Because most people host email on one of the big three (Google, Yahoo, Microsoft), spam fighting techniques for the little guy have largely stagnated. If you are big enough there are other algorithms you can apply to patterns affecting your millions of subscribers at once. For individual filtering, especially with an email address that's been constant for over a decade, the best you can do is spamassassin, which last released in 2011, and realistically hasn't done anything innovative in the last 3 years. So recently my false possitive and negative pool have been overlapping in a way that means a lot of manual work. Thunderbird's bayesan filtering is quite good, and makes up for some of this. So when my laptop is running while I'm getting mobile email, my spam rate in mobile is low. When it's not, about 80% of what gets to my mobile inbox is spam.

Spam by itself wouldn't have pushed me over the edge, but Mozilla deprecating new development on Thunderbird was another blow here. Email is powerful because it is universal, can be accessed by any device at any size, multiple clients interacting with the same data, at the same time. Desktop email has gotten the short end of the stick in recent years, again because most people are hosting with the big 3, but Mozilla was still making a valiant attempt to keep email open. They've now decided it's more interesting to chase Chrome than provide value here. That's their call, but it's sad to see desktop email take that hit.

Lastly, there are lots of quite interesting tools growing up to integrate with email in a new social world. Give you profiles of your contacts via social networks, make it easy to convert email into tasks. All great stuff. None of it works with IMAP or Desktop email. All the innovation around email right now is using the GMail API and Chrome extensions to modify GMail web interface.

So the migration is on, I've nearly got my email history dating back to 2000 into Google now. In the process I found I'd actually lost 2008 and 2009 archives, which I've mostly restored via backup. That would explain why some things weren't showing up in search that I expected. Already, the spam filtering is a huge win, and eventually I'll get used to the web UI for some things (still going to keep using Thunderbird in combo for a while).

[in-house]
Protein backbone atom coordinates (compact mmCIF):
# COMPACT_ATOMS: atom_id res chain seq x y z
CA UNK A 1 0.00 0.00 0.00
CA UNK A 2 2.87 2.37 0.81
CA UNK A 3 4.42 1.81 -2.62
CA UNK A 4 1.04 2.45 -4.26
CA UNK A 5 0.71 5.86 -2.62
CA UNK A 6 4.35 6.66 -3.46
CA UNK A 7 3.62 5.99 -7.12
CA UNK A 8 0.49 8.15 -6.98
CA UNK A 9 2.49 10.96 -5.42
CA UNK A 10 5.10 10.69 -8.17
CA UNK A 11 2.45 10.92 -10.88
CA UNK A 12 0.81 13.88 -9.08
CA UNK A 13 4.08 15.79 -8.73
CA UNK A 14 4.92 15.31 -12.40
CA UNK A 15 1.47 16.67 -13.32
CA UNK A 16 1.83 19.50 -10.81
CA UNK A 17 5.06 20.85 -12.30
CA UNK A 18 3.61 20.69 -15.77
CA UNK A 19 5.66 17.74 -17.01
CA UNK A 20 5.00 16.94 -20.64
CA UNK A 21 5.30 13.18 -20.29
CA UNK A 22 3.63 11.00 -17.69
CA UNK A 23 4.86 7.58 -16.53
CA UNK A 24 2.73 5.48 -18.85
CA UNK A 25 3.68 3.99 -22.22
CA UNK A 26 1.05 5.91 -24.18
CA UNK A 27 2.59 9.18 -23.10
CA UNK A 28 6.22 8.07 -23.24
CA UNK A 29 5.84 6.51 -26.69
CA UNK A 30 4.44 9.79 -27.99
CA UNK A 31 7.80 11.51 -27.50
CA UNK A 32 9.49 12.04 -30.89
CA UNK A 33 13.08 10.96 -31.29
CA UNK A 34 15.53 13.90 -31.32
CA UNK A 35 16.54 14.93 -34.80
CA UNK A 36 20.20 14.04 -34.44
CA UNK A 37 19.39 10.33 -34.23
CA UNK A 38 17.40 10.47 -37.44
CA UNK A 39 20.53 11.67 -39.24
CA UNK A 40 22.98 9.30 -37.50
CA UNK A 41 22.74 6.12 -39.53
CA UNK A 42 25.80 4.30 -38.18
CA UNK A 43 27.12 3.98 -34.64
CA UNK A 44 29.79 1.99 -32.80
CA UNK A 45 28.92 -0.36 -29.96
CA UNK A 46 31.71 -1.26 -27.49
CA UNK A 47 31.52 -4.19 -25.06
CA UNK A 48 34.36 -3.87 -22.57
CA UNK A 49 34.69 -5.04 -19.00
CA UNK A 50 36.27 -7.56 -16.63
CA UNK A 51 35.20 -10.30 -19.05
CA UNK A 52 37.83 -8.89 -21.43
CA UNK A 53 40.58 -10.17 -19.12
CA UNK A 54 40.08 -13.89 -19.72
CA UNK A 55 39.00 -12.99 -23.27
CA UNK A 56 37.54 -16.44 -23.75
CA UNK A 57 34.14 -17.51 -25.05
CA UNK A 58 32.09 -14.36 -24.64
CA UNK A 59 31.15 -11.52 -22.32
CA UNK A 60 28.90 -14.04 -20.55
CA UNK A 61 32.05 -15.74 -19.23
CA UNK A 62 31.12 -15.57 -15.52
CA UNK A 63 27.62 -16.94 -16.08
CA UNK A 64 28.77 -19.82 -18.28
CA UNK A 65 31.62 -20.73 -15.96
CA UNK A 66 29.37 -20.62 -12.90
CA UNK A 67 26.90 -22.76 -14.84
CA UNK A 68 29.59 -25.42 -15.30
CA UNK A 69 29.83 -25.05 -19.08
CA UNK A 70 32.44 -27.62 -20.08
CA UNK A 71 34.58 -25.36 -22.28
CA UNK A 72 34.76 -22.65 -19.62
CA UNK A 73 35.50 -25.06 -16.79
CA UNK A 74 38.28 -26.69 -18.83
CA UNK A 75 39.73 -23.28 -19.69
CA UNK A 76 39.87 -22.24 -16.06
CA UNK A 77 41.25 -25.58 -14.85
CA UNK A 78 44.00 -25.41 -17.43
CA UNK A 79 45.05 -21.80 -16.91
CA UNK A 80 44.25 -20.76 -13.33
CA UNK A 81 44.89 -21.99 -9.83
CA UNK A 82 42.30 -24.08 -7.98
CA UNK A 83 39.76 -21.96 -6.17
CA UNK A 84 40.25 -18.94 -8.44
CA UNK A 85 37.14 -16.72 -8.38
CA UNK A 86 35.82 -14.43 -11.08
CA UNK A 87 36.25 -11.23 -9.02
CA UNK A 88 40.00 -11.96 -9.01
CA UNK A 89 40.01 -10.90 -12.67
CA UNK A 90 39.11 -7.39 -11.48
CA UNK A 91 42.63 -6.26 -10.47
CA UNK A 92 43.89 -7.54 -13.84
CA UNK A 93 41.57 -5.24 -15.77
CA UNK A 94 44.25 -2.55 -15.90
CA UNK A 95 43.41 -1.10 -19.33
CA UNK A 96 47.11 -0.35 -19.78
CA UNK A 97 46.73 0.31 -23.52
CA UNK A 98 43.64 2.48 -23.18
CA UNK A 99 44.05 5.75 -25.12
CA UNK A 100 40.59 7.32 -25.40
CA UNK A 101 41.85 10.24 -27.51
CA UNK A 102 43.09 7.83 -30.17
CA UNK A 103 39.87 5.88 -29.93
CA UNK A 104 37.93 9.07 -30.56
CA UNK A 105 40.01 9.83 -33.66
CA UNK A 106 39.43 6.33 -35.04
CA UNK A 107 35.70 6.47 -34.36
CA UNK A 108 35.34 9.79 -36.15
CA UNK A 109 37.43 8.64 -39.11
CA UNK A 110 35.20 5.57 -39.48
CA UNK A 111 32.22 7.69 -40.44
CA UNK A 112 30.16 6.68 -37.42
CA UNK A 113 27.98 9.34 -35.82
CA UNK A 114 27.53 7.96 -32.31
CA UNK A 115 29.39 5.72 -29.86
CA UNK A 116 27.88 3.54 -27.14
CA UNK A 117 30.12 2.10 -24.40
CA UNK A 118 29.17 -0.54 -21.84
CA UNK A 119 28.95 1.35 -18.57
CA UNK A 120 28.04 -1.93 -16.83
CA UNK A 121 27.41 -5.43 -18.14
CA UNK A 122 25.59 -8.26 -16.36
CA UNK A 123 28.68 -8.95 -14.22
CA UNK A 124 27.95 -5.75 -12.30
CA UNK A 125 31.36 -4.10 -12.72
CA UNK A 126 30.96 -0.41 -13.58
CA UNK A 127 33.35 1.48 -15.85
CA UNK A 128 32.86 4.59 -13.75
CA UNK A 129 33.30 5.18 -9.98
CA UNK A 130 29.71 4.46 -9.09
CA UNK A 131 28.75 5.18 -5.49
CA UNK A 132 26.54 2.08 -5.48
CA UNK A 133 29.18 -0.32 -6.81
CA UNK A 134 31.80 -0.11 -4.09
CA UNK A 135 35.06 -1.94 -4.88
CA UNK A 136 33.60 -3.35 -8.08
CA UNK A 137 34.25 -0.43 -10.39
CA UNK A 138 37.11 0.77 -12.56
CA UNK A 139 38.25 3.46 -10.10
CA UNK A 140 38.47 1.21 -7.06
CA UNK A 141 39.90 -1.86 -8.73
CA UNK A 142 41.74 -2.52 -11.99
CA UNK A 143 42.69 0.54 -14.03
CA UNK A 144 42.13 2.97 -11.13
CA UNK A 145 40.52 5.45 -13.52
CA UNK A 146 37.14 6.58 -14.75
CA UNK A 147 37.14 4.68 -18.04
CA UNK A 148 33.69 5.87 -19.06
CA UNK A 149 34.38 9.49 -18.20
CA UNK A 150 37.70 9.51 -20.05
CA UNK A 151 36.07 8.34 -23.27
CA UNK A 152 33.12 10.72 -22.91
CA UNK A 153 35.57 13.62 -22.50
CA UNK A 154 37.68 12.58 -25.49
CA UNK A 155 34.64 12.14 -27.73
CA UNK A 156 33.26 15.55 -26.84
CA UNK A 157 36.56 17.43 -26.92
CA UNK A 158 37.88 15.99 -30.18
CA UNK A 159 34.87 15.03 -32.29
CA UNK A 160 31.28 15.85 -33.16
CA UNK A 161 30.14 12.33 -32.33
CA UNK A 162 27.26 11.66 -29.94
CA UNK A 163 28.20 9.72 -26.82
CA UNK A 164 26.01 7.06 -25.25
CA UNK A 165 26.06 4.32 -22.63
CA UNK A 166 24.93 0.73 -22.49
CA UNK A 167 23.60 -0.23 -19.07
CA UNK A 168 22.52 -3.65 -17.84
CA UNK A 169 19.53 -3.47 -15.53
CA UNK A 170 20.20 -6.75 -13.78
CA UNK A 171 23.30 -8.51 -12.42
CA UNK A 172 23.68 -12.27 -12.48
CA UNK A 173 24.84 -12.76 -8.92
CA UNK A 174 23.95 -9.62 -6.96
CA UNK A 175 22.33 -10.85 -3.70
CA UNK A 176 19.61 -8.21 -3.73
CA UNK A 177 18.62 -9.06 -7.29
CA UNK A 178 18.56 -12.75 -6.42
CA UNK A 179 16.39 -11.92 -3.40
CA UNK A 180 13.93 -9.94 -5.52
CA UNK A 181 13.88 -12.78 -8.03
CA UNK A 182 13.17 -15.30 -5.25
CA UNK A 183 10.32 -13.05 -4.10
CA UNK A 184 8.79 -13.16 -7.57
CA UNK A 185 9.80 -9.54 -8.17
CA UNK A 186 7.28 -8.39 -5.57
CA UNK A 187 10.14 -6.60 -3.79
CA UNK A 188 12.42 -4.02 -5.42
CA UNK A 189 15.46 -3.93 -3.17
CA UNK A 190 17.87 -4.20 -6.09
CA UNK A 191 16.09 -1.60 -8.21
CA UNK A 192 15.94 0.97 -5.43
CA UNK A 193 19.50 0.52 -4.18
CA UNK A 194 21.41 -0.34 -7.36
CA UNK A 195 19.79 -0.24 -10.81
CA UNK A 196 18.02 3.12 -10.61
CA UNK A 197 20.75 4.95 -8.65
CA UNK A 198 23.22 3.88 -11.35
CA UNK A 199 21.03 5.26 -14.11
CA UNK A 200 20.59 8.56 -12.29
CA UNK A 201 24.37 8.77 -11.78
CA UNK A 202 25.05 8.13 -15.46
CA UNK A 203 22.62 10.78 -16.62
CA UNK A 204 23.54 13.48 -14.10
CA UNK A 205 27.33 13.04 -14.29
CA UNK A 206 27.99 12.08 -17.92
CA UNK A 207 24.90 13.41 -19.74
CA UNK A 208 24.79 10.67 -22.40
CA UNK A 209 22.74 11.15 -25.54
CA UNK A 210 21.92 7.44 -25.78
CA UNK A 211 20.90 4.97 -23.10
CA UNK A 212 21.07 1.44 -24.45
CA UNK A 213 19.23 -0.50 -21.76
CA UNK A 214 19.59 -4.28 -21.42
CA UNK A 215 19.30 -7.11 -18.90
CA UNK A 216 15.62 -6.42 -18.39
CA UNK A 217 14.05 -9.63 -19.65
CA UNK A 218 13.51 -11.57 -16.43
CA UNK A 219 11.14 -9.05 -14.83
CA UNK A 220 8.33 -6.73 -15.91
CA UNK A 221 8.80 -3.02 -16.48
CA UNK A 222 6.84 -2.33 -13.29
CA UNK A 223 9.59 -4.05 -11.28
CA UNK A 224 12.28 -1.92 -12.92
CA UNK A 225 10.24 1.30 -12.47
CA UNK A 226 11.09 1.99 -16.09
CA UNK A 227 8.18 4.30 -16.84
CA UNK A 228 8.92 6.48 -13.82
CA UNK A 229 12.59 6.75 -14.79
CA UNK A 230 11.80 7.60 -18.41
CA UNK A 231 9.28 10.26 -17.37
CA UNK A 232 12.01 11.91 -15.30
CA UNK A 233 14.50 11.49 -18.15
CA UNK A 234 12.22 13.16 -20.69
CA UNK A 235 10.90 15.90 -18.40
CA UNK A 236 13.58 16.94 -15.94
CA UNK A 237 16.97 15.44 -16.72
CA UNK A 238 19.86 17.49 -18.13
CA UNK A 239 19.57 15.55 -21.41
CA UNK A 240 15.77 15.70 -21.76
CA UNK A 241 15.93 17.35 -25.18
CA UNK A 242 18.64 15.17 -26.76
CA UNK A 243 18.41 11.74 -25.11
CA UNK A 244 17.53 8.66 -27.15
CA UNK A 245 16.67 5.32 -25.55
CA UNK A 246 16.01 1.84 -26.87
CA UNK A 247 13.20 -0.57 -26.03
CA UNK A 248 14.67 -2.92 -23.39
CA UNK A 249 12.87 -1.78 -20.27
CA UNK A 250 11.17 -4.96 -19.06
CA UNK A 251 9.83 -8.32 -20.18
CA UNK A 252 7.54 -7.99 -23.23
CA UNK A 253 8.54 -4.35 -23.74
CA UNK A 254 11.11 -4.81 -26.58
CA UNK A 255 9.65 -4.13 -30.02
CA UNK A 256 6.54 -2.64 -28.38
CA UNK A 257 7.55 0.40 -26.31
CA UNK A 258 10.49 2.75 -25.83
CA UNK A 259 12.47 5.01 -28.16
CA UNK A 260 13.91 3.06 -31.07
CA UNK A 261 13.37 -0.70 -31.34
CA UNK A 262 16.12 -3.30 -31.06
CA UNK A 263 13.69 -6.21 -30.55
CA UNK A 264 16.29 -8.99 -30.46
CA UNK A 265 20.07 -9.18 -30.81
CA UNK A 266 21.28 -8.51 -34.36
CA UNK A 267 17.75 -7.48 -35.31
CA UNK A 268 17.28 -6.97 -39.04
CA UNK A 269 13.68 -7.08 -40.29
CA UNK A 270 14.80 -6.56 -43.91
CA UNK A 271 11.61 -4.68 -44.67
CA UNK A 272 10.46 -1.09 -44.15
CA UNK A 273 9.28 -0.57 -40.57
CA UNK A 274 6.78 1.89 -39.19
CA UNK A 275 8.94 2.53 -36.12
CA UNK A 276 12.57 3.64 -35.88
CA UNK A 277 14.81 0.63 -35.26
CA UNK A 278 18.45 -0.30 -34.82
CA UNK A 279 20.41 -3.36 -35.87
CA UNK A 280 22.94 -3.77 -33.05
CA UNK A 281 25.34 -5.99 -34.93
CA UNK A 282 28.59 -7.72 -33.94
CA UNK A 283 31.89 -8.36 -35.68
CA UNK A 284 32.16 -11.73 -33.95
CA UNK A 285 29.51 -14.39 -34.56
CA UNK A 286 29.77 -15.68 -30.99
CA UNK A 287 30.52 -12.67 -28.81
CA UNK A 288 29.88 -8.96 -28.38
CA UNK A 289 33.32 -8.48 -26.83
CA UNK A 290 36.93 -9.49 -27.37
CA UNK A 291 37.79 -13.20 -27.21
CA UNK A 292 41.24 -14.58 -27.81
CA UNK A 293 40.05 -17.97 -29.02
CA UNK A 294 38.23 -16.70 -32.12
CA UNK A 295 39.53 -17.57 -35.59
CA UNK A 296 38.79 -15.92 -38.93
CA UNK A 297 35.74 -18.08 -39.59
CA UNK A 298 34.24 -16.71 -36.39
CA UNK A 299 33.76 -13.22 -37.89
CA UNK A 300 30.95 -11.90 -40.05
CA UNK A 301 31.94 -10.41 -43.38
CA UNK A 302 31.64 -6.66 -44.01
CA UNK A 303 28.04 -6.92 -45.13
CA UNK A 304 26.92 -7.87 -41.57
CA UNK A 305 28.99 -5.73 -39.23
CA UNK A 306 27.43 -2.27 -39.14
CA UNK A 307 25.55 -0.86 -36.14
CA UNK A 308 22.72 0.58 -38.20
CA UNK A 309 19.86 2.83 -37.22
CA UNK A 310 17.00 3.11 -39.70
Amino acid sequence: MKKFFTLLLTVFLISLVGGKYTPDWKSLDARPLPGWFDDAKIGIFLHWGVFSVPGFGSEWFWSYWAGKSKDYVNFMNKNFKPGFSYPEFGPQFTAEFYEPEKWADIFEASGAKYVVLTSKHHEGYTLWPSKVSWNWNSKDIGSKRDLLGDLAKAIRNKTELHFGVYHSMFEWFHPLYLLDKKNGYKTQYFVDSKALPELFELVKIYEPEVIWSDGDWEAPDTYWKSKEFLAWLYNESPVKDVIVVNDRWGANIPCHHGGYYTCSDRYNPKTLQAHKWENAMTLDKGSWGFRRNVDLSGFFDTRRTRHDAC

The biggest challenge in this whole process is that because of how Google has wedged Plus into everything, having both a gmail and an apps email causes some real confusion on the Plus side, because there is no way to tell Google they are the same. That's just going to be confusing for a while, and if anyone has best practices around that, let me know.

This is what we can do...

This is what we can do when we work together, on science, on the future.

http://io9.com/5932042/what-is-the-first-thing-curiosity-will-do-when-it-lands

We can land a rover, by sky hook, on a planet so far away that it takes 14 minutes for light and radio signals to get back to earth.

This is what we can do when we work together, on science, on the future.

http://www.flickriver.com/photos/vwmang/7723995586/

We can bring people together, for a shared moment of humanity.

This is what we can do when we work together, on science, on the future.

We can inspire a generation.

Maybe we should do more of that.